This is the newest Planets I’ve heard (so far). It’s from 2009. According to Wikipedia’s “The Planets discography” page, there are four other recordings after that (three in 2010 and one in 2011). I don’t know if I’m going to hear those newer ones, so for the time being I’ll say “Here’s the latest Planets.”
Here’s the latest Planets.
If you’re looking primarily for recording quality, then Järvi’s Planets would want to be at the top of your Planets shopping list. As for interpretation, well that’s another matter.
“Mars” isn’t menacing at all. I don’t quite know why it doesn’t frighten me in the slightest, but it cheerfully trots along, dum-dum-dum-dee-dum, tra-la-la etc. This wins the award for Least Scary Mars Ever.
“Venus”, on the other hand, suits Järvi more. It’s lovely. The reading might be just a little on the prosaic side (it could be just a smidge more ethereal), but it sounds gorgeous. And it reminds me that “Venus” is a fabulous piece of music. I’m not really a thumbs-up kind of guy, but… thumbs up for Järvi’s “Venus”.
“Mercury” is splendid too. It skips along (the first minute is wonderful in how lightly it skips), and the last half a minute (from 3:28 onwards) is amazingly well played. (I think that last half a minute is stunning.) So Järvi’s fine in the lighter movements. “How about the heavy stuff?”, I hear you ask. Well…
“Jupiter” starts off very jolly indeed, but it doesn’t make me go “Wow!”. I think it’s good, but not great. However, the orchestral interplay in some sections is marvellous, such as the 2:43-3:03 bit before the Big Broad Tune. I must say that this Planets does an awfully good job of letting you know just how good Holst’s orchestral writing was. And speaking of awfully good jobs, I have absolutely no complaints whatsoever about Järvi’s handling of the Big Broad Tune (3:04-5:02). It’s… well, I’ve already used the word “gorgeous”, so how about I say it’s a big warm hug that makes you feel all gooey inside? (On second thoughts, I won’t say that.) This “Jupiter” might not be the last word in How To Play Jupiter, but I enjoyed it. Mostly.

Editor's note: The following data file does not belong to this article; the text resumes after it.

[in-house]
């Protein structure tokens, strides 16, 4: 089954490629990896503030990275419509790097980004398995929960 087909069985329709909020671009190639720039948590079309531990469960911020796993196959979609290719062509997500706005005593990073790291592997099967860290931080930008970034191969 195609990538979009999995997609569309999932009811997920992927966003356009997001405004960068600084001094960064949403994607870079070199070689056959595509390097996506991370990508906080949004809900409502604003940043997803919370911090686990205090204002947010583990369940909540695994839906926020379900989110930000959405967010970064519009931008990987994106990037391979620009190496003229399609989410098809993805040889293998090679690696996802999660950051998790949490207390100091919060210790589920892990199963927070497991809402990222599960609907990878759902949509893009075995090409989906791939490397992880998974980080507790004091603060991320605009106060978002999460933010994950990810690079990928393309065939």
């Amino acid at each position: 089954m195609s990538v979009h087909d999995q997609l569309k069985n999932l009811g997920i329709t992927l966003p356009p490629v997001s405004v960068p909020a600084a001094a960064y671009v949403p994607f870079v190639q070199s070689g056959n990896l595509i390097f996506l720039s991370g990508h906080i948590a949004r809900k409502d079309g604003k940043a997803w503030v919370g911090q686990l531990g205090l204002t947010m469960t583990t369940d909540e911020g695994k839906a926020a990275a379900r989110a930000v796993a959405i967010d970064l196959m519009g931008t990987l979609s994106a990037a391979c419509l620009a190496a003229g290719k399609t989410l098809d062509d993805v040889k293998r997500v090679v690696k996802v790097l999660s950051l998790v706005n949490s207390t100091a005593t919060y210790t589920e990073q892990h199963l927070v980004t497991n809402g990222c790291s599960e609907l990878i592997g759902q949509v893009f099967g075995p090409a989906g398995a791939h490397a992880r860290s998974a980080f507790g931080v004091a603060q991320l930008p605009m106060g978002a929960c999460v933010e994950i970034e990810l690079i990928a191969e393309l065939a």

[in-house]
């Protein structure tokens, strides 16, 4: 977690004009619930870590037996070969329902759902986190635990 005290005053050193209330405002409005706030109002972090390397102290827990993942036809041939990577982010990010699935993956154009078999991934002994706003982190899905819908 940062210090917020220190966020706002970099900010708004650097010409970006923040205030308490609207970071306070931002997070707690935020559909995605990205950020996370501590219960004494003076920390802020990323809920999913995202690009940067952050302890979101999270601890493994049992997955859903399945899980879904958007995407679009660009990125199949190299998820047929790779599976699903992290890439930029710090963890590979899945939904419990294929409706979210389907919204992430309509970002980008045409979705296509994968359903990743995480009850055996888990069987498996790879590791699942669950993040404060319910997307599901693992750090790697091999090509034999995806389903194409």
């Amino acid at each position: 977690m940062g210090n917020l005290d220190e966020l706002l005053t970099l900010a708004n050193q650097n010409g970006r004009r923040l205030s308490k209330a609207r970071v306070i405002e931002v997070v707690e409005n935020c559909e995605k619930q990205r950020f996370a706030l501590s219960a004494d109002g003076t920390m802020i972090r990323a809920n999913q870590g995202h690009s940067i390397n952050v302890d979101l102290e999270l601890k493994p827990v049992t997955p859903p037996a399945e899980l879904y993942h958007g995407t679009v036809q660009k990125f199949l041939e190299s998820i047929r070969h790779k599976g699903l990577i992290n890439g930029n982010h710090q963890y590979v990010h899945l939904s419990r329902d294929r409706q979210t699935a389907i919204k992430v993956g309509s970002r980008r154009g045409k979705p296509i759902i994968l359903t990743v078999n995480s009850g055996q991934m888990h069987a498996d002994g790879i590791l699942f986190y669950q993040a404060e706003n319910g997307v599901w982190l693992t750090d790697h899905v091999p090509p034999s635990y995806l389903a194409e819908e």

“Saturn” is mostly good, too. (The long slow build-up from 4:44-5:51 is nothing to write home about, and the organ in the last couple of minutes might as well not be there.)
Now that I’ve heard all of Järvi’s Planets, I can say that I think it’s a good Planets, but not a great Planets. And I’ll try not to keep saying word Planets over and over again.
Update: The more I listen to Paavo’s recording, the more I think of it as an exceptionally well-mannered account of
The Planets this work. I picture it in a dinner jacket and slicked-back hair, looking very dapper, and preparing to go out for the evening to a swank restaurant.
Update 2: I’ve now heard the other 2009 recording of The Piece Of Music That Must Not Be Named. It’s by Vladimir Jurowski and the London Philharmonic Orchestra, and the review’s here.